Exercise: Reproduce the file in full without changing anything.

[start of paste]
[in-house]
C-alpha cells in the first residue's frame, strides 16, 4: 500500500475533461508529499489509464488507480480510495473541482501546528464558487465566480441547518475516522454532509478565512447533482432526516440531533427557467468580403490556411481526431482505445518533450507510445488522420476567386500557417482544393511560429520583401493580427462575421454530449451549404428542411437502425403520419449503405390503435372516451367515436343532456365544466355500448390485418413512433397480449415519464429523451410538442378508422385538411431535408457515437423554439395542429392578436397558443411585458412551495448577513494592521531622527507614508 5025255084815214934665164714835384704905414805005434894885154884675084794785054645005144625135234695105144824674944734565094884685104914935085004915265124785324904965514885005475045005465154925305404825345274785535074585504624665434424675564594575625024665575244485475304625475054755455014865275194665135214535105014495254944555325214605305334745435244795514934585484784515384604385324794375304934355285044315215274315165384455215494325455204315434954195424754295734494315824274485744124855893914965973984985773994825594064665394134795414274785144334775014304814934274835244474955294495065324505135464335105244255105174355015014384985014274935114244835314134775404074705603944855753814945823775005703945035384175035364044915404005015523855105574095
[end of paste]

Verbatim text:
[in-house]
C-alpha cells in the first residue's frame, strides 16, 4: 500500500475533461508529499489509464488507480480510495473541482501546528464558487465566480441547518475516522454532509478565512447533482432526516440531533427557467468580403490556411481526431482505445518533450507510445488522420476567386500557417482544393511560429520583401493580427462575421454530449451549404428542411437502425403520419449503405390503435372516451367515436343532456365544466355500448390485418413512433397480449415519464429523451410538442378508422385538411431535408457515437423554439395542429392578436397558443411585458412551495448577513494592521531622527507614508 5025255084815214934665164714835384704905414805005434894885154884675084794785054645005144625135234695105144824674944734565094884685104914935085004915265124785324904965514885005475045005465154925305404825345274785535074585504624665434424675564594575625024665575244485475304625475054755455014865275194665135214535105014495254944555325214605305334745435244795514934585484784515384604385324794375304934355285044315215274315165384455215494325455204315434954195424754295734494315824274485744124855893914965973984985773994825594064665394134795414274785144334775014304814934274835244474955294495065324505135464335105244255105174355015014384985014274935114244835314134775404074705603944855753814945823775005703945035384175035364044915404005015523855105574095